Science-fiction, action, romance... While individual tastes in movies may vary, neurological responses to what happens on the screen are surprisingly consistent from viewer to viewer, according to a new study conducted by researchers at Aalto University in Finland.
Published in the latest issue of the journal NeuroImage, the study suggests that when multiple viewers watch the same film, their brain activity becomes somewhat synchronized.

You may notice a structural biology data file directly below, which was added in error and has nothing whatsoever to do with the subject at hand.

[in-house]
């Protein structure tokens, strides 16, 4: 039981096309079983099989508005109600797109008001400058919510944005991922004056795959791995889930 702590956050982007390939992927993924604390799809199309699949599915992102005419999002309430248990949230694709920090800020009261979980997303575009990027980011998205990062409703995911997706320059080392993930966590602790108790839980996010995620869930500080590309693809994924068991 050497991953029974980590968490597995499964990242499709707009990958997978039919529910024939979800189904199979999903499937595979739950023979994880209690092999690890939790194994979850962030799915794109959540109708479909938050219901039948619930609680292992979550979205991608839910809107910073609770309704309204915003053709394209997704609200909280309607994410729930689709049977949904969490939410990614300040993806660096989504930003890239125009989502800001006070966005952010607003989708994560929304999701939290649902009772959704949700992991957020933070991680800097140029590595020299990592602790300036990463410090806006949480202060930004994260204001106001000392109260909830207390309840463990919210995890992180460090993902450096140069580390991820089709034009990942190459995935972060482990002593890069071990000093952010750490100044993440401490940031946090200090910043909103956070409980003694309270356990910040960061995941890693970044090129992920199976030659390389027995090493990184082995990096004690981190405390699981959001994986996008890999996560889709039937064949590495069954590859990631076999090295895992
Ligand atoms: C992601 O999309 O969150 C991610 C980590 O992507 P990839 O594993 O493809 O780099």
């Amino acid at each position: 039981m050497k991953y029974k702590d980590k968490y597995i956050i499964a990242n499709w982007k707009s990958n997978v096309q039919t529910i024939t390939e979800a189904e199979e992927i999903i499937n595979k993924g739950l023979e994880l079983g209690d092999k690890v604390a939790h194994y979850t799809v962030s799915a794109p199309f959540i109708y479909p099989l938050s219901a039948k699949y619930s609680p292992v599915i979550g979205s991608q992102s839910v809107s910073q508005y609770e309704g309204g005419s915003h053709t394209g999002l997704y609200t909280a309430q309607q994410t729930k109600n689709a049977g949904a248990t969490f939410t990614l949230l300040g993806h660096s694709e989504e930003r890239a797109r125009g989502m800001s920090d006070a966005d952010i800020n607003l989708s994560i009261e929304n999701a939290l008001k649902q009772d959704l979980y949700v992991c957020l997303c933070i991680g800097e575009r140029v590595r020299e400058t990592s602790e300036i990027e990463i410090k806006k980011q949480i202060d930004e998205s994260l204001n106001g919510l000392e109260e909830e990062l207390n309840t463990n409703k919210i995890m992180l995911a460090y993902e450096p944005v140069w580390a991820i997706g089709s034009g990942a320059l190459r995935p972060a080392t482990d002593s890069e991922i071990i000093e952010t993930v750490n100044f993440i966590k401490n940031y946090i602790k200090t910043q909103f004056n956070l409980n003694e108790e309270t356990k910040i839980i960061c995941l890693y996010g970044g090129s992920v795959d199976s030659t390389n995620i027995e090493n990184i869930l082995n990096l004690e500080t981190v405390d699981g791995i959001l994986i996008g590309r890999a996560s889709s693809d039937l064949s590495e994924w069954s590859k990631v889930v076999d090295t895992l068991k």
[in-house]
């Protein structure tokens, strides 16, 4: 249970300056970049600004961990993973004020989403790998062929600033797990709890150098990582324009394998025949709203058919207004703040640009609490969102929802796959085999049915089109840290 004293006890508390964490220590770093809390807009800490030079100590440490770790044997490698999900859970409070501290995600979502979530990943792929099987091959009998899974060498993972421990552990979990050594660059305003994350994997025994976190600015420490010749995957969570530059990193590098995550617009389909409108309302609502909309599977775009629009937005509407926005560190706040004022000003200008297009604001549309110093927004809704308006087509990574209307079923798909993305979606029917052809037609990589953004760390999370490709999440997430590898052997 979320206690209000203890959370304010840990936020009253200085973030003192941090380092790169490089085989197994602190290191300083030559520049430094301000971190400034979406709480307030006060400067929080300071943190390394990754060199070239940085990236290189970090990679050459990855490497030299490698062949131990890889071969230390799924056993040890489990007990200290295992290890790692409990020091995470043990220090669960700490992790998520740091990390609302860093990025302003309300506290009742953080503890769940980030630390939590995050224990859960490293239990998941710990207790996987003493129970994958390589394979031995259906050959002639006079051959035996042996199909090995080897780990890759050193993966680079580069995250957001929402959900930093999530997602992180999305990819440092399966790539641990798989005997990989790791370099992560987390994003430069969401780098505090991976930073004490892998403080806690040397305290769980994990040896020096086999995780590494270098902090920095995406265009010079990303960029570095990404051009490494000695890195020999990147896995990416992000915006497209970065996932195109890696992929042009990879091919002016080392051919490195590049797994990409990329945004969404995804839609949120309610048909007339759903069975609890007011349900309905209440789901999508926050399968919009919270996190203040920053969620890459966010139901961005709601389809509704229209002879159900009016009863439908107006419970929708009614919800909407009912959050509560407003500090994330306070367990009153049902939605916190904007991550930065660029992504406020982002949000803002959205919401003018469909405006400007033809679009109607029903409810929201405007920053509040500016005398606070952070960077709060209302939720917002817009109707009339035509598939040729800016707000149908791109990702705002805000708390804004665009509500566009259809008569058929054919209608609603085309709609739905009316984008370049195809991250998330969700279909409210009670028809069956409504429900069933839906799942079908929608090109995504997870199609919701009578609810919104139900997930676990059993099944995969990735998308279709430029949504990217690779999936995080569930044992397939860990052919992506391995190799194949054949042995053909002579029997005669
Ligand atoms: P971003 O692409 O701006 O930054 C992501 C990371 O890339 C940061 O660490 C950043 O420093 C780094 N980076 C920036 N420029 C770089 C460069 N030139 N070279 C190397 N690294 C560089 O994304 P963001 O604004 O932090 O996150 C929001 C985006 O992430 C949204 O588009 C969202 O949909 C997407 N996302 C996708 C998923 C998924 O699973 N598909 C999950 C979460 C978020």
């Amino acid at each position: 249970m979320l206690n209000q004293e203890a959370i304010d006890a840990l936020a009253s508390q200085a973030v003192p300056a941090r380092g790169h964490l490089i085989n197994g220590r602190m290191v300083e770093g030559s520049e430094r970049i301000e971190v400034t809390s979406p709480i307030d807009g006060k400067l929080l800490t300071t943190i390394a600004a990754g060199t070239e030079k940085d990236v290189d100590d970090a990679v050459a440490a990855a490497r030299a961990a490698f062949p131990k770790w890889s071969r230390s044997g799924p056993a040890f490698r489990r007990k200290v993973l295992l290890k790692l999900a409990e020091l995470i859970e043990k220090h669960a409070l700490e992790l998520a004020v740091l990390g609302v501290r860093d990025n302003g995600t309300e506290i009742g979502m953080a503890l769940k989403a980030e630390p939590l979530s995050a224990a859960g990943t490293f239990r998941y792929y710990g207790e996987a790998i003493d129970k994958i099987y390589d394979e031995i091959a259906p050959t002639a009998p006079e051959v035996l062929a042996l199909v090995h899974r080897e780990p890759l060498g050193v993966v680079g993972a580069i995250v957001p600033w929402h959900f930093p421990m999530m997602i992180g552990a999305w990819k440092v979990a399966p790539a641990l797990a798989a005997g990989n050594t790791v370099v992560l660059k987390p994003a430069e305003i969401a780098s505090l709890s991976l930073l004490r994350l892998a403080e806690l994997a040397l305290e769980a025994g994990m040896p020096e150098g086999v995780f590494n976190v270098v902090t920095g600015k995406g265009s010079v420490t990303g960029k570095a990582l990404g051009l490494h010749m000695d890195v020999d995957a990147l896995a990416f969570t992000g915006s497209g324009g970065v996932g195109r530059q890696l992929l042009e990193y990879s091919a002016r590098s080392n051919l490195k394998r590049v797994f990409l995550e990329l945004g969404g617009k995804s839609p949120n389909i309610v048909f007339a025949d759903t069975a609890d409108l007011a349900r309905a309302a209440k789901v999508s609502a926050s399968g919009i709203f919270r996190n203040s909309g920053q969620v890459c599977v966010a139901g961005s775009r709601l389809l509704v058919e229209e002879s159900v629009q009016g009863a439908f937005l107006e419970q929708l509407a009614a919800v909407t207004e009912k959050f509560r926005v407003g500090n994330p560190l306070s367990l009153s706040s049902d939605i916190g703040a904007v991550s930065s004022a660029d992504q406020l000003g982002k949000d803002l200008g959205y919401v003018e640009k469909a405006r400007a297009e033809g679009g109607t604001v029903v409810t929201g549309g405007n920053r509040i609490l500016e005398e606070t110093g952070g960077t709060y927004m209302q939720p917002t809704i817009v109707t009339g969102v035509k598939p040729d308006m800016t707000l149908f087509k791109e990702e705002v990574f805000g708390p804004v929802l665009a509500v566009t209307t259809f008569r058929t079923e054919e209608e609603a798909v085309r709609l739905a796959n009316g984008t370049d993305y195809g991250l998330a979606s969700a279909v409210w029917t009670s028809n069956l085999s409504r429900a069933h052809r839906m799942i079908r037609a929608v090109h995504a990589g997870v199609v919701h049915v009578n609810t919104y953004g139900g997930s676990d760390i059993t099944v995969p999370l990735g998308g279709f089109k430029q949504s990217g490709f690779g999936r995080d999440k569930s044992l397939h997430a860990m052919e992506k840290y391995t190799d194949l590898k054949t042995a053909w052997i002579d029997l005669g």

The researchers showed a black and white film of around 15 minutes twice to eight volunteers and investigated how their brains reacted to the footage. Using magnetoencephalography (MEG), they recorded the brain activity of each viewer as it evolved with each fraction of a second.
By comparing the records obtained for each participant, the researchers observed "synchronous activity in the early visual, posterior and inferior parietal, lateral temporo-occipital, and motor cortices, and in the superior temporal sulcus."
These areas of the brain are involved in visual stimuli, movement detection, motor coordination and cognitive function.